Tinos is Greece’s holiest island. A place of pilgrimage for Orthodox Christians, it also as a large Catholic population. It’s also known for its many dovecotes, as a centre of marble carving and for its varied scenery.
The attraction for pilgrims is the church of Panagia Megalochari (the Blessed Virgin Mary). This is a short walk from town, or about half an our on your hands and knees, as the pilgrims do it. You can see them in action on religious days or most days in August.
Tinos’ dovecotes are elaborately decorated affairs. They’re visible in many country areas. Estimates vary but they number well in to the hundreds. The pigeons aren’t kept for fun, or for sending messages. They were for many years a staple part of the diet!
Tinos has rich marble quarries and has bred many famous carvers. You’ll need to hire a car or scooter to reach the Marble Craft Museum at Pirgos but it’s worth a visit.
En route you can take in the island’s varied scenery. In particular there’s the island’s mountain, Exobourgo. This is a jagged outcrop, unlike any other Greek mountain I’ve seen. Volax is also worth a look. Here you can see boulders the size of houses.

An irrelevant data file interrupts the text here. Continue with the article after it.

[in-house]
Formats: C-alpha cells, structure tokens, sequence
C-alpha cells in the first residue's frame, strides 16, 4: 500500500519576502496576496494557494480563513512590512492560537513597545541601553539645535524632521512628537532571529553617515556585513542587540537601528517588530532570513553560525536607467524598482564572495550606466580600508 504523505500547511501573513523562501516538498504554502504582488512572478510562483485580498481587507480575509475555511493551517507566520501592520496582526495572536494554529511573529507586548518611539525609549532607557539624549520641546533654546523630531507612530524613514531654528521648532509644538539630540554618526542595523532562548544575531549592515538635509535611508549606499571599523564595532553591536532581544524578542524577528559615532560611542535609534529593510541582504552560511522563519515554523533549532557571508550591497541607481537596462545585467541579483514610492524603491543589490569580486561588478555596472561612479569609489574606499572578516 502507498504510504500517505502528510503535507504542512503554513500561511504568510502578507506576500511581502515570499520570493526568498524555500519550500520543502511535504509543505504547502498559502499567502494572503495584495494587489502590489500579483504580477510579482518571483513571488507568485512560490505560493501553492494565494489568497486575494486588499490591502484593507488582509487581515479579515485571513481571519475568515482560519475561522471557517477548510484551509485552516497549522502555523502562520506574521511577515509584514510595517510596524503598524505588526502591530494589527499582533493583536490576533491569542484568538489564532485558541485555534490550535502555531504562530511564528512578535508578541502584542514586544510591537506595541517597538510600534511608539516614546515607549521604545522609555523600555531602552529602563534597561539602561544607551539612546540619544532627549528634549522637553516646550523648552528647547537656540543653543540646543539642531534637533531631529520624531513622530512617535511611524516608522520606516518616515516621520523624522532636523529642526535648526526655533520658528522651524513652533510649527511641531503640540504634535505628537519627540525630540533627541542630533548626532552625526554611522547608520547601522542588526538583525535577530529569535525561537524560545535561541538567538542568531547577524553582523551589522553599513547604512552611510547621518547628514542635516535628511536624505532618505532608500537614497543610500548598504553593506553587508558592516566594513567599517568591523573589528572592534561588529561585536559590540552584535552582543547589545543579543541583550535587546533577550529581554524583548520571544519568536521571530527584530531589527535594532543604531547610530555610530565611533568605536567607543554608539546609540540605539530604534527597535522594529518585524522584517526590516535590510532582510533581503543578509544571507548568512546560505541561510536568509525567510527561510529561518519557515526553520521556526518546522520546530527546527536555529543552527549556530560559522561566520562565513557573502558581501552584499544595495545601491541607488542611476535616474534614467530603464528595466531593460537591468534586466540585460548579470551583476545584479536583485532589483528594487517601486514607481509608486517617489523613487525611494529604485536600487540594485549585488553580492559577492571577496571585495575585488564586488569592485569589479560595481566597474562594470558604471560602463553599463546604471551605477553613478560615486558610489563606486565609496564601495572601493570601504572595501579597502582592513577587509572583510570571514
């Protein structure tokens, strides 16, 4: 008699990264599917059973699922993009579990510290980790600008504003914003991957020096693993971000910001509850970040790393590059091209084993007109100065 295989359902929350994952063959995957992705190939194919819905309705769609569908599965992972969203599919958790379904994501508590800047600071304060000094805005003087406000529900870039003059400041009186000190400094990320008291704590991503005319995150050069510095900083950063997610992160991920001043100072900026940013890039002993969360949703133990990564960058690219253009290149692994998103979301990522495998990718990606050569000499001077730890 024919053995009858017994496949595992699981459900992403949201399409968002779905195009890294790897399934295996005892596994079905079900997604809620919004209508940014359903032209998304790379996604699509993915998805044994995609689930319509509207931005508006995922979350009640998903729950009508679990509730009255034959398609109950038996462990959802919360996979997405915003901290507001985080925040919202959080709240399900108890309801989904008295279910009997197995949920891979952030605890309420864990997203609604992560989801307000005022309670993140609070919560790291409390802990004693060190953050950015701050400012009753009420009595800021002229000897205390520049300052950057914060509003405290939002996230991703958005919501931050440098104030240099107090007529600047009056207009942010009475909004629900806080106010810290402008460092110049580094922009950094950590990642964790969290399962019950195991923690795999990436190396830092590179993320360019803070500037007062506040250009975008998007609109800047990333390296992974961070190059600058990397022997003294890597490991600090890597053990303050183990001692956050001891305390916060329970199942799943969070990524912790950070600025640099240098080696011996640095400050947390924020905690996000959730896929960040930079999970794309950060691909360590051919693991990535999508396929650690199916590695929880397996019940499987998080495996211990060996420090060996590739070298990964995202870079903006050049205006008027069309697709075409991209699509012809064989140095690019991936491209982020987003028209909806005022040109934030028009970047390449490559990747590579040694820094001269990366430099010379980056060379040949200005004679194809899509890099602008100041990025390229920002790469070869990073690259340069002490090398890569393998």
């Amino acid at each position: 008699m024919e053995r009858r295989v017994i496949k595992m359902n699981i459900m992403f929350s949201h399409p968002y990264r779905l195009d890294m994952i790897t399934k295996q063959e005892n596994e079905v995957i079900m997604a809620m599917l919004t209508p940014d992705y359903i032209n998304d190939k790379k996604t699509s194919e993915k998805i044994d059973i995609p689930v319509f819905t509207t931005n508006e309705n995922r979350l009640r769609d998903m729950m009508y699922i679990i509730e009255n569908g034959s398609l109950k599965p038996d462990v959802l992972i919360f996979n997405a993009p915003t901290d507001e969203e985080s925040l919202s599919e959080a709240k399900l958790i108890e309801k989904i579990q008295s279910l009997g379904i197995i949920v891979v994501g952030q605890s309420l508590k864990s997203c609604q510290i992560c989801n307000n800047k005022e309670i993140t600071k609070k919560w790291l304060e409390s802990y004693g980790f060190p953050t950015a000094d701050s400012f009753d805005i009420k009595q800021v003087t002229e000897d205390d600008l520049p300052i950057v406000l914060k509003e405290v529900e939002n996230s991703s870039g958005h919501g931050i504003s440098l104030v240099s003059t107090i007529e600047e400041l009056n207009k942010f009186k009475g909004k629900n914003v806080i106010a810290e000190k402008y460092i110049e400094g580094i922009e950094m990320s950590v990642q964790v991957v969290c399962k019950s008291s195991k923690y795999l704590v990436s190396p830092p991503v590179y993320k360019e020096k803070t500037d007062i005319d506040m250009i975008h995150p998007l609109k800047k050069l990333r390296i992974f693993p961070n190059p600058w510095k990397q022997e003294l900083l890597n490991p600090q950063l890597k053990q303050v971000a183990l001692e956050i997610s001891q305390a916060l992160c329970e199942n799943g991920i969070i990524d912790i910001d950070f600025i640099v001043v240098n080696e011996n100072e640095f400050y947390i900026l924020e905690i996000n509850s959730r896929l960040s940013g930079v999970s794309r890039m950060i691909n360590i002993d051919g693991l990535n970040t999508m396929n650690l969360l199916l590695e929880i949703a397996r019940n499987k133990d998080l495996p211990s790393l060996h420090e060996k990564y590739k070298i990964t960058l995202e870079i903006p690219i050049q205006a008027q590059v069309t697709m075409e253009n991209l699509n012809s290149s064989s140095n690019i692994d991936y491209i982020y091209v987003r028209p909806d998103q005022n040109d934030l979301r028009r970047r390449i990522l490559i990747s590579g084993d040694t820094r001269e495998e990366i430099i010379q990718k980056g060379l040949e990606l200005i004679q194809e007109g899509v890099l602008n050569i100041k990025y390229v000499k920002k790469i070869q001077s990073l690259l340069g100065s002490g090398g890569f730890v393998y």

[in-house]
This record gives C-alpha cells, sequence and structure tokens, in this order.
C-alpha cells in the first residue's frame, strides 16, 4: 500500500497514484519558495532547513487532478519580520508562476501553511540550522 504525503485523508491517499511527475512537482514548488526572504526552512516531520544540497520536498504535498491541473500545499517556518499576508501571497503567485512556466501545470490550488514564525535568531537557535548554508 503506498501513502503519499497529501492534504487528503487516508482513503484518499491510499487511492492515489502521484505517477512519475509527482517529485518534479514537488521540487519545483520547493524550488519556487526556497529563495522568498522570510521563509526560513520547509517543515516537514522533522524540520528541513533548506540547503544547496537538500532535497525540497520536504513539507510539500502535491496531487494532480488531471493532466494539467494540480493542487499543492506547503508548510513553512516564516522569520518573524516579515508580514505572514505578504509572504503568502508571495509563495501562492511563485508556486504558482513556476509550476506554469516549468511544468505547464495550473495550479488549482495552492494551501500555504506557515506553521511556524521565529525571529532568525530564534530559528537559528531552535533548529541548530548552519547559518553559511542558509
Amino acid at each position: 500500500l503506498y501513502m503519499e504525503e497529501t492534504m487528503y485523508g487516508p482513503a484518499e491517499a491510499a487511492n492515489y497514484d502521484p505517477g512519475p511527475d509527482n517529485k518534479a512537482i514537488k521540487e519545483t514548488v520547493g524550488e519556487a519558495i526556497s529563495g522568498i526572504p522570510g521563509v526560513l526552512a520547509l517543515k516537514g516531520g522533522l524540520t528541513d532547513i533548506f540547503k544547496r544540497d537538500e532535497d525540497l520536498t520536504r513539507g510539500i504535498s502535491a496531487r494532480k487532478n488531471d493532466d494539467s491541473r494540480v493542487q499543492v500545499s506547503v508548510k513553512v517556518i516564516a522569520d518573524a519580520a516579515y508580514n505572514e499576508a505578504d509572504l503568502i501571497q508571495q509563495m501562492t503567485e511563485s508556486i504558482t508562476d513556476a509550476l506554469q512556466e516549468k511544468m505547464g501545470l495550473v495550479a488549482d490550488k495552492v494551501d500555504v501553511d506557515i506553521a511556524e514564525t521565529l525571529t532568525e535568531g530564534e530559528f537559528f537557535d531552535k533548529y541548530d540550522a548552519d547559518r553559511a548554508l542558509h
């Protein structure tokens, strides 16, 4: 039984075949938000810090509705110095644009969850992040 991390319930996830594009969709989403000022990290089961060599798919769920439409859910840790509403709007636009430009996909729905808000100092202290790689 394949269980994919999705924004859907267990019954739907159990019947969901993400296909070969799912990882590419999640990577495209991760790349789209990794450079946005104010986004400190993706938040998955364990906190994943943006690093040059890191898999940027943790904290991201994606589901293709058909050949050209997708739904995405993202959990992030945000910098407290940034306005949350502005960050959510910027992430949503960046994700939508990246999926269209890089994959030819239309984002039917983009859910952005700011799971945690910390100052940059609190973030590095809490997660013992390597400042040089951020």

I’m sure some will alos be interested in a visit to the local Nissos craft brewery, a few miles out of town. If you can’t get there, do at least sample the brew in a nearby bar.
Back in town, culture vultures can visit the Archaeological Museum and the Art Gallery. There are plenty of shopping opportunities in the labyrinth of alleys behind the front. , However, the quality of souvenir tat is on a par with more visited islands like Mykonos, albeit with a religious theme. Provisions are easily found.
Some of the eateries, especially around the ferry quay, are more focused on speed than quality. The locals tend to head to the opposite end of the front where there are some good fish restaurants and good traditional fare.
Tinos is one of those places I wish I’d spent more tie exploring, and certainly one on the itinerary when I’m next down that way.